Well, we are no longer whistling in the dark
Ever since former Supreme Court judge Markandey Katju blew the whistle on shady goings on in the judiciary, we have realised the glaring lack of rules and procedures in the whistle-blowing business says Manas Chakravartyht view Updated: Jul 26, 2014 23:58 IST
Ever since former Supreme Court judge Markandey Katju blew the whistle on shady goings on in the judiciary, we have realised the glaring lack of rules and procedures in the whistle-blowing business. His revelations have raised several vital questions. For example, take the all-important question of timing. When, after the alleged incident, should a whistle-blower blow his whistle? It makes no sense, of course, to tell all 10 years after the event, as many eminent personalities have pointed out. To take an example, does anybody bother about 10-year-old murders? The debate about timing continues, though. At one extreme are those who favour instant complaints. ‘In my opinion, the damn informer can be given a maximum of 30 seconds to snitch on his colleagues,’ said a chap who claimed to be an honest lawyer. Others are generous, giving him three months. ‘The tattle-tale must be allowed some time to make up his mind, if he has one,’ sniggered a liberal soul.
The next important question is: who should do the whistle-blowing? Newspaper reports have pointed to Katju’s frequent references to Alice in Wonderland in his blog, the underlying message being it would be unwise to trust a person who reads Lewis Carroll. Imagine a scene in which such a reader is on the witness stand.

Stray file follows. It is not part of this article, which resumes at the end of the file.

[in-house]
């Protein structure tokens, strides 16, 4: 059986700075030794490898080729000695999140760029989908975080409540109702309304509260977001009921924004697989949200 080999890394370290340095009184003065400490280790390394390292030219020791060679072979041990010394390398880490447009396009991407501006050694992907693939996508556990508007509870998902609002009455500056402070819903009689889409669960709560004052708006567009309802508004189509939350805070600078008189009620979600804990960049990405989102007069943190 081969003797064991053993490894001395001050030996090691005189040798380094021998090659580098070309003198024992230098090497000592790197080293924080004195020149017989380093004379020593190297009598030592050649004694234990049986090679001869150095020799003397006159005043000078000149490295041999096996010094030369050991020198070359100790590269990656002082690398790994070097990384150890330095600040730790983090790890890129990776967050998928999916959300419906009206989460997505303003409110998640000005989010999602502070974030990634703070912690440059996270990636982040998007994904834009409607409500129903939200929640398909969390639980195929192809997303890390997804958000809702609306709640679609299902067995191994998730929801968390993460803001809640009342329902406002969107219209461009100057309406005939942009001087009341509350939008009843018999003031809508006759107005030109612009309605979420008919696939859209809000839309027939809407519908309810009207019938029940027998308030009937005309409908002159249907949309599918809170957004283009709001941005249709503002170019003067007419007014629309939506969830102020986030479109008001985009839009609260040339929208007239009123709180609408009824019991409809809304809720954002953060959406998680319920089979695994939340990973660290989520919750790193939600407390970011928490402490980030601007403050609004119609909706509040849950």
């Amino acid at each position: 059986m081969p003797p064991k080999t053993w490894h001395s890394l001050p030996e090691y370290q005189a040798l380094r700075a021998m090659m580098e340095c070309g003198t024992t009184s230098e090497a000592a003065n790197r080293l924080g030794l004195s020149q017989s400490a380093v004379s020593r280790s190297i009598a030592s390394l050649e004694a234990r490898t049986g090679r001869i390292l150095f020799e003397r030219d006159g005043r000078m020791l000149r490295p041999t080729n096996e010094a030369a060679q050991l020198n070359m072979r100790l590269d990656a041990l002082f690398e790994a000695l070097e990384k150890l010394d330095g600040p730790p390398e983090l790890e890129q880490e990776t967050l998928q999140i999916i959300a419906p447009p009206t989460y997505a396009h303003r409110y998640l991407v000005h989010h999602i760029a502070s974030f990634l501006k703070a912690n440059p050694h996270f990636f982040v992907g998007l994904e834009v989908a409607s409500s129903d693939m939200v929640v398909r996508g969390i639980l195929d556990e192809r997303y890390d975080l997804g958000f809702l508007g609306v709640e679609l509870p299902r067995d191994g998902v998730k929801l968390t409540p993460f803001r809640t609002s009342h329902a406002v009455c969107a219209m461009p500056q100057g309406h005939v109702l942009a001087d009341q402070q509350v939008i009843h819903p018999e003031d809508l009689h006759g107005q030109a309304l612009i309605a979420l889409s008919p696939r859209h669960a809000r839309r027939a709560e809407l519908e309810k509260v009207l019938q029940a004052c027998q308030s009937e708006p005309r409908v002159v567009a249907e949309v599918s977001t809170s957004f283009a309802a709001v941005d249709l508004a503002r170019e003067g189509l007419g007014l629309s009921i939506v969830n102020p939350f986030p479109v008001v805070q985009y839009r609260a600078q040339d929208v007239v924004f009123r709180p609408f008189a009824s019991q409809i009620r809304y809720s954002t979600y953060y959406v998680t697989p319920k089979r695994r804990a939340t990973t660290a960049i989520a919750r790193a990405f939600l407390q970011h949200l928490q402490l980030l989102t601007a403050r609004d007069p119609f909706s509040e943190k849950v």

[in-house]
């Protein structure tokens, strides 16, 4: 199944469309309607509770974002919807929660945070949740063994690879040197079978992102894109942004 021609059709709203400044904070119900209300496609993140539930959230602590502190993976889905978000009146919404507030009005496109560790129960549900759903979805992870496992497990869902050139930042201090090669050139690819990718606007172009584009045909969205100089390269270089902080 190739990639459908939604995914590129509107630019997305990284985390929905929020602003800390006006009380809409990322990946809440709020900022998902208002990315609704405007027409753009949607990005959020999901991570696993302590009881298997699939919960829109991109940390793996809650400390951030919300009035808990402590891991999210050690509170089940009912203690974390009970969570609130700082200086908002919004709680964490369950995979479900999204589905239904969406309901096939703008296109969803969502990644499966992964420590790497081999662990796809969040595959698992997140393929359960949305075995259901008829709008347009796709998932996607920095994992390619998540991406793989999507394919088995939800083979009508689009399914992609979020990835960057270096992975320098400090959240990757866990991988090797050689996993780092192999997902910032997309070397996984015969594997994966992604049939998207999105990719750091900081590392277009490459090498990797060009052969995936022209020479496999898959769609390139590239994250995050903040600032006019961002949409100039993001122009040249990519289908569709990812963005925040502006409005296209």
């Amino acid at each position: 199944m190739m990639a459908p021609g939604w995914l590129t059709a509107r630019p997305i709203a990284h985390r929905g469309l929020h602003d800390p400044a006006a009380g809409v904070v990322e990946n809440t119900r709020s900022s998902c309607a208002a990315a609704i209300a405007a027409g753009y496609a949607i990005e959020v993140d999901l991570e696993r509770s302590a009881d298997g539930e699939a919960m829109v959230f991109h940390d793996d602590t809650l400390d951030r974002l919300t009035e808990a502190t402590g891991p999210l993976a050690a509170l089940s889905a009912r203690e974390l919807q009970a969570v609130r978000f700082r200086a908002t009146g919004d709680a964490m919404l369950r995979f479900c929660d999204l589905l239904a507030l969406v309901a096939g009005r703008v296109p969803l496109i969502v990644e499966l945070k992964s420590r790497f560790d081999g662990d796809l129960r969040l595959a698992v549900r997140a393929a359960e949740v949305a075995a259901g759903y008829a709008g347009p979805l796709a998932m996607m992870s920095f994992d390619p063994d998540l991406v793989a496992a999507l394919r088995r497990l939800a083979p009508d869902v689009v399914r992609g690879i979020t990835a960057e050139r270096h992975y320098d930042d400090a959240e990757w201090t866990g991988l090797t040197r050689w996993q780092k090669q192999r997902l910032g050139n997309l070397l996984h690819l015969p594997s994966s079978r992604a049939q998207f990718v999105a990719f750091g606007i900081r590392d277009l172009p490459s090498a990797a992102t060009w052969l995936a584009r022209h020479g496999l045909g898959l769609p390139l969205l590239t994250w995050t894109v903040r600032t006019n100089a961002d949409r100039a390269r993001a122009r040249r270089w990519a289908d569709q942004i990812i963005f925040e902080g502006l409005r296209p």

‘Tell us, Mr Whistle-blower, what you witnessed on the day of this nefarious deed,’ says the advocate. And the witness replies, following the immortal words of Lewis Carroll, ‘I thought I saw a banker’s clerk/Descending from the bus/I looked again and found it was/A hippopotamus.’ That wouldn’t do, you know. He would be a most unreliable witness. Whistle-blowers must not be people who read Lewis Carroll, or Edward Lear, or Ogden Nash, or Sukumar Ray, to name just a few mad writers.
Then there’s the issue of height. A former chief justice has said he would not ‘stoop to anyone’s level’. The obvious implication is a whistle-blower should be tall, so nobody has to stoop while talking to him. ‘Any stool pigeon who wants to rock the boat should be at least six feet tall,’ said an expert in mixed metaphors. A debate rages in judicial circles on this legal point.
Whistle-blowers also need to be better than their grandfathers. A former law minister is reported to have said that while he was a great admirer of Kailash Nath Katju, Markandey Katju’s granddad, he thought Markandey was unlike other members of his illustrious family. The inference is clear — unless you’re as distinguished as your grandfather or other members of your family, you can’t be a whistle-blower.
Judicial whistle-blowers also have to be extra careful. The Congress has said Katju has insulted the collegium, others believe he has damaged the judiciary, while some say they are ‘upset and distressed’. Many have called him publicity-hungry. You see, writing your grievances in a blog post is simply not done — you have to do it through proper channels, using A4 paper in triplicate, get it attested by a notary and deliver it in a sealed cover to the designated authority, preferably at midnight, to ensure no publicity. Anything else would be terribly upsetting.
That is why, to ensure these rules are strictly followed, only those with a professional degree in the complicated art of whistle-blowing should be allowed to blow their whistles. That would be by far the best way to clean up the rot in the system.
Manas Chakravarty is Consulting Editor, Mint
The views expressed by the author are personal